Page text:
medwireNews: In “The Great Debate” held at the ACR Convergence 2021 virtual meeting, experts discussed which new add-on treatment option should be used first for patients with active lupus nephritis despite conventional therapy.
Session chair Namrata Singh (University of Washington, Seattle, USA) explained that lupus nephritis “is a leading cause of mortality for patients with lupus.” But the phase 3 BLISS-LN and AURORA 1 trials “helped change the treatment landscape of lupus nephritis,” she added, leading the US FDA to approve both the B-cell activating factor (BAFF) inhibitor belimumab and the calcineurin inhibitor voclosporin as add-on treatment options in 2021.
For the debate, rheumatologist Michelle Petri (Johns Hopkins University School of Medicine, Baltimore, Maryland, USA) argued for the use of belimumab as the preferred first add-on treatment option, while nephrologist Brad Rovin (The Ohio State University, Columbus, USA) advocated for voclosporin in this setting.
Encouraging efficacy results for both drugs
Petri outlined the efficacy data from the BLISS-LN trial, which demonstrated significantly better Primary Efficacy Renal Response (PERR) rates from week 20 and Complete Renal Response (CRR) rates from around week 32 among participants treated with add-on belimumab versus placebo. She pointed out that 2-year efficacy data are available for belimumab, with CRR rates of 30.0% versus 19.7% with placebo at this timepoint, whereas only 1 year of follow-up data is available for voclosporin efficacy.
“It’s not really fair to put these two trials head-to-head because they had different study designs,” with more initial steroid use in the BLISS-LN trial, as well as a higher permitted daily dose of mycophenolate mofetil (up to 3 g vs 2 g in the AURORA trial of voclosporin), said Petri.
“To hit on every single primary and key secondary is so refreshing in this field”
Rovin took delegates through the results of the AURORA trial of voclosporin, as well as those from the phase 2 AURA-LV study. He pooled the findings from both trials, which demonstrated better CRR rates at 6 months (31.7 vs 20.3%) and 1 year (43.7 vs 23.3%) with add-on voclosporin versus placebo. He said that the significantly improved renal outcomes and lower glucocorticoid requirements with voclosporin plus mycophenolate mofetil provide support for the use of the calcineurin inhibitor in clinical practice.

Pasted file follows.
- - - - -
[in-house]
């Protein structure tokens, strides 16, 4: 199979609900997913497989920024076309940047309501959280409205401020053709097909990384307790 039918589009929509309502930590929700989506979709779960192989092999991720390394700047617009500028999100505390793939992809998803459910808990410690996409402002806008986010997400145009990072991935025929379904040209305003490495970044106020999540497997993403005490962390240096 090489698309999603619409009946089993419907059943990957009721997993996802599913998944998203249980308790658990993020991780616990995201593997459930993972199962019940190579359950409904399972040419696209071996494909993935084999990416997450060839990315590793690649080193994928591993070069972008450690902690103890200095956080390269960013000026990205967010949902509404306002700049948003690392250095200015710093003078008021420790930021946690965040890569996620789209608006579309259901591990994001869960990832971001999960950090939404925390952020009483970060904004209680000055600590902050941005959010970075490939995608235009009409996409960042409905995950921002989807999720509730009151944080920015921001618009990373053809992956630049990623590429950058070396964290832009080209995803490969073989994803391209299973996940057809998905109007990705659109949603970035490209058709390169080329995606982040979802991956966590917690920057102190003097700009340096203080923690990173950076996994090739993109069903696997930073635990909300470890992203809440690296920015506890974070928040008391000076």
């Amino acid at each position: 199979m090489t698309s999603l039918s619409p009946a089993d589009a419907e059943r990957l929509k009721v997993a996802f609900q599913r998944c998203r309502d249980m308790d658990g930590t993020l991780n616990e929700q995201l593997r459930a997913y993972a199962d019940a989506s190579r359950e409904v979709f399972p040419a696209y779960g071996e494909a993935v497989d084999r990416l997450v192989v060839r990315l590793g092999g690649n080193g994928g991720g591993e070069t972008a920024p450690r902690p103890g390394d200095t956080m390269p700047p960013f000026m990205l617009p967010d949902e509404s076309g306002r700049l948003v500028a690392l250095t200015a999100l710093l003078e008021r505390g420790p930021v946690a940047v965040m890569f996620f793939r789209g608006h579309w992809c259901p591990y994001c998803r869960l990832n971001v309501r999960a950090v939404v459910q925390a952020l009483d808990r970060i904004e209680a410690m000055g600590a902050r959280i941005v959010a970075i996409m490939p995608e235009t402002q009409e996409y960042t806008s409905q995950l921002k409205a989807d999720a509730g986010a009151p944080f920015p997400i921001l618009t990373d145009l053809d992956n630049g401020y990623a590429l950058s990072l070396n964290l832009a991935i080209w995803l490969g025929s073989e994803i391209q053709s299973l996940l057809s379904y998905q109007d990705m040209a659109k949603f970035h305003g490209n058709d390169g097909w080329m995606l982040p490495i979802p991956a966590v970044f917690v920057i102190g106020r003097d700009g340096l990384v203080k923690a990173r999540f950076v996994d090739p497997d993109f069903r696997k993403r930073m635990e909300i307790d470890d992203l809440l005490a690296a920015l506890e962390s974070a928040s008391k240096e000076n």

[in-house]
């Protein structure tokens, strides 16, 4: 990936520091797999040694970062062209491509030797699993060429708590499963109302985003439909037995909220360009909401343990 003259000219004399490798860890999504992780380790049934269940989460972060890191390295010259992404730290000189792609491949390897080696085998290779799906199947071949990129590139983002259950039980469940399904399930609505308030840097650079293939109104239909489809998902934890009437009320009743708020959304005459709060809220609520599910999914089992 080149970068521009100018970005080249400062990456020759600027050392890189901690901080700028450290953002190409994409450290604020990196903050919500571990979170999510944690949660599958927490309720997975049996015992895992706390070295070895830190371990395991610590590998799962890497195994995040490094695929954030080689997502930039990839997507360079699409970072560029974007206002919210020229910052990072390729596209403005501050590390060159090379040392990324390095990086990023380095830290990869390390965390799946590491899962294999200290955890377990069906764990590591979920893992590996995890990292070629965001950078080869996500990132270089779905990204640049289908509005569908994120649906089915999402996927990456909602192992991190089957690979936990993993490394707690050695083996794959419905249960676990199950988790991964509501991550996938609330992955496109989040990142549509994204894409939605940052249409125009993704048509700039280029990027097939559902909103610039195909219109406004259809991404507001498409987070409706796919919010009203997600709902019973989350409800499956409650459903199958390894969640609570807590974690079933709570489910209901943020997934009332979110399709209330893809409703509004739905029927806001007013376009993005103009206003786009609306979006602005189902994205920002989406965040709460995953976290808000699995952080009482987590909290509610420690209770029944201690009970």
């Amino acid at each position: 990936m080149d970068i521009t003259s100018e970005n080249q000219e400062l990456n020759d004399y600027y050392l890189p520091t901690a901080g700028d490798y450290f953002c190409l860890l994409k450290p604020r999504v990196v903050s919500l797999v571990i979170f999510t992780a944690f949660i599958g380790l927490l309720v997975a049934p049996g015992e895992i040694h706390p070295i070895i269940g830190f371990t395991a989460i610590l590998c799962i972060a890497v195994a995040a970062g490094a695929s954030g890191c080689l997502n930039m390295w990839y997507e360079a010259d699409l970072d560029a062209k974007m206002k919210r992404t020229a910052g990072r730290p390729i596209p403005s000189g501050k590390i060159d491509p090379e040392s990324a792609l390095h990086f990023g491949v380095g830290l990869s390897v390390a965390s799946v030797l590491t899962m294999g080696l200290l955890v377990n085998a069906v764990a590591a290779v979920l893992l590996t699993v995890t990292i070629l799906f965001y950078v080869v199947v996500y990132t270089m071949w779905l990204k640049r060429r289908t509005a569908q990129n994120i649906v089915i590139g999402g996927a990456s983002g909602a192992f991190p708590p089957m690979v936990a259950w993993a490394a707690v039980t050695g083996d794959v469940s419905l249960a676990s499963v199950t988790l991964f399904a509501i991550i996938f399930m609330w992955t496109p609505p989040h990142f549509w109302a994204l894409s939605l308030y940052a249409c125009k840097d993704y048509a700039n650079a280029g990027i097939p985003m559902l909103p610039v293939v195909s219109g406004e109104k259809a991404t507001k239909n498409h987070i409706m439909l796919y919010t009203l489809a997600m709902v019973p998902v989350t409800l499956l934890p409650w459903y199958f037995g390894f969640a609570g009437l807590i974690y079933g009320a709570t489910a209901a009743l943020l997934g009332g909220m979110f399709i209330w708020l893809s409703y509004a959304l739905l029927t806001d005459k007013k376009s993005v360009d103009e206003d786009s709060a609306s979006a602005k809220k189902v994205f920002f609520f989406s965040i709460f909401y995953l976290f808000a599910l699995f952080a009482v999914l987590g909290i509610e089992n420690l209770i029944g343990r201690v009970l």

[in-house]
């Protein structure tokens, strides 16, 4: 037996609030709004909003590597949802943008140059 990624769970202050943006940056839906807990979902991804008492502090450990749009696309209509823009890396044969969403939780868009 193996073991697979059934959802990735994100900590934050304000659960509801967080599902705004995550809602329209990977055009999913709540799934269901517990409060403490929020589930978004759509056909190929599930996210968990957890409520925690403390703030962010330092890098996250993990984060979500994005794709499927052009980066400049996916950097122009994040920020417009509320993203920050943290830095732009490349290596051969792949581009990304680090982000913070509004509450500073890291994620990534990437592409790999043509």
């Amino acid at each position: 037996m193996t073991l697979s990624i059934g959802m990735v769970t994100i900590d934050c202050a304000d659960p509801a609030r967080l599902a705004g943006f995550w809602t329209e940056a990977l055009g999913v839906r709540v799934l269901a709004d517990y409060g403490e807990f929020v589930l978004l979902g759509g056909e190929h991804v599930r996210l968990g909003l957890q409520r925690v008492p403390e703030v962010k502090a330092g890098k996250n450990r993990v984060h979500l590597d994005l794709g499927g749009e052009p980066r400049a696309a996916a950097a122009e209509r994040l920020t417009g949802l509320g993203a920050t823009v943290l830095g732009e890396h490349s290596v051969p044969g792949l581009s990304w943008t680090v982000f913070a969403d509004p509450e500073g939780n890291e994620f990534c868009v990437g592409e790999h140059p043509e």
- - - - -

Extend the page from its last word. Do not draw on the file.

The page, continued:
Rovin remarked that the combination of voclosporin and mycophenolate mofetil was “effective in patients of diverse racial and ethnic backgrounds” in a subgroup analysis of the AURORA trial.
Insights from subgroup analyses
Petri also discussed subgroup analyses for belimumab, and remarked that PERR rates at 2 years were not significantly better with the BAFF inhibitor versus placebo in people of Black African ancestry, albeit with point estimates favoring belimumab.
“This has been a controversial point for belimumab efficacy,” unlike in the voclosporin trial, in which the between-group difference for voclosporin versus placebo did reach statistical significance in the 45 Black patients, Petri conceded. She suggested that the different doses of mycophenolate used in the two trials may explain these results.
Protecting kidney function is the most important goal
In addition to the renal benefits seen in BLISS-LN, Petri described evidence from this study and others showing that belimumab has extra-renal benefits for people with lupus, which is “one of the areas where belimumab shines.” Finally, she pointed out that belimumab has shown significant efficacy for the prevention of kidney function decline, which, ultimately, “is the reason why we’re treating lupus nephritis patients.”
And Rovin said: “I totally agree […] that what we’re looking to do in lupus nephritis is […] to protect the kidneys over the long term and avoid the need for renal replacement therapy.”
He described data suggesting potential beneficial effects of voclosporin on renal function, including rapid resolution of proteinuria, which is known to be associated with improved long-term renal outcomes, and preservation of podocytes.